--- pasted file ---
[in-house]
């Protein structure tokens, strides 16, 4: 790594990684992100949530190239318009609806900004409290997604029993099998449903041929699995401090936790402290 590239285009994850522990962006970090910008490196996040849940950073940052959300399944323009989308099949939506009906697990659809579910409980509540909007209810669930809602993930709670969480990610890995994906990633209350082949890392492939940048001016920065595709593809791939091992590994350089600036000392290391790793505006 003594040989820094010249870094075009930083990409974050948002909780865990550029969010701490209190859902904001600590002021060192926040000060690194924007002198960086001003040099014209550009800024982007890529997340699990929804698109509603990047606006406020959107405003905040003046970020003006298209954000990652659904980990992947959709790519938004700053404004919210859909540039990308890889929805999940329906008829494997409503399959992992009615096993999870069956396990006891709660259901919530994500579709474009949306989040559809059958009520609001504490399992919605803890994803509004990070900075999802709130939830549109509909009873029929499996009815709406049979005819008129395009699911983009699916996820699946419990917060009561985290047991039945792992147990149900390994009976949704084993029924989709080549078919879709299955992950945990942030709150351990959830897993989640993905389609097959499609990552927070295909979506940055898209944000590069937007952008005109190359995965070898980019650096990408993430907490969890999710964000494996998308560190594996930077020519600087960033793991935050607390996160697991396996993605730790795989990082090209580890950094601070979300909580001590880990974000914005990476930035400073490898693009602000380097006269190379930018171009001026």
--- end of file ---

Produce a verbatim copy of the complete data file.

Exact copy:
[in-house]
């Protein structure tokens, strides 16, 4: 790594990684992100949530190239318009609806900004409290997604029993099998449903041929699995401090936790402290 590239285009994850522990962006970090910008490196996040849940950073940052959300399944323009989308099949939506009906697990659809579910409980509540909007209810669930809602993930709670969480990610890995994906990633209350082949890392492939940048001016920065595709593809791939091992590994350089600036000392290391790793505006 003594040989820094010249870094075009930083990409974050948002909780865990550029969010701490209190859902904001600590002021060192926040000060690194924007002198960086001003040099014209550009800024982007890529997340699990929804698109509603990047606006406020959107405003905040003046970020003006298209954000990652659904980990992947959709790519938004700053404004919210859909540039990308890889929805999940329906008829494997409503399959992992009615096993999870069956396990006891709660259901919530994500579709474009949306989040559809059958009520609001504490399992919605803890994803509004990070900075999802709130939830549109509909009873029929499996009815709406049979005819008129395009699911983009699916996820699946419990917060009561985290047991039945792992147990149900390994009976949704084993029924989709080549078919879709299955992950945990942030709150351990959830897993989640993905389609097959499609990552927070295909979506940055898209944000590069937007952008005109190359995965070898980019650096990408993430907490969890999710964000494996998308560190594996930077020519600087960033793991935050607390996160697991396996993605730790795989990082090209580890950094601070979300909580001590880990974000914005990476930035400073490898693009602000380097006269190379930018171009001026």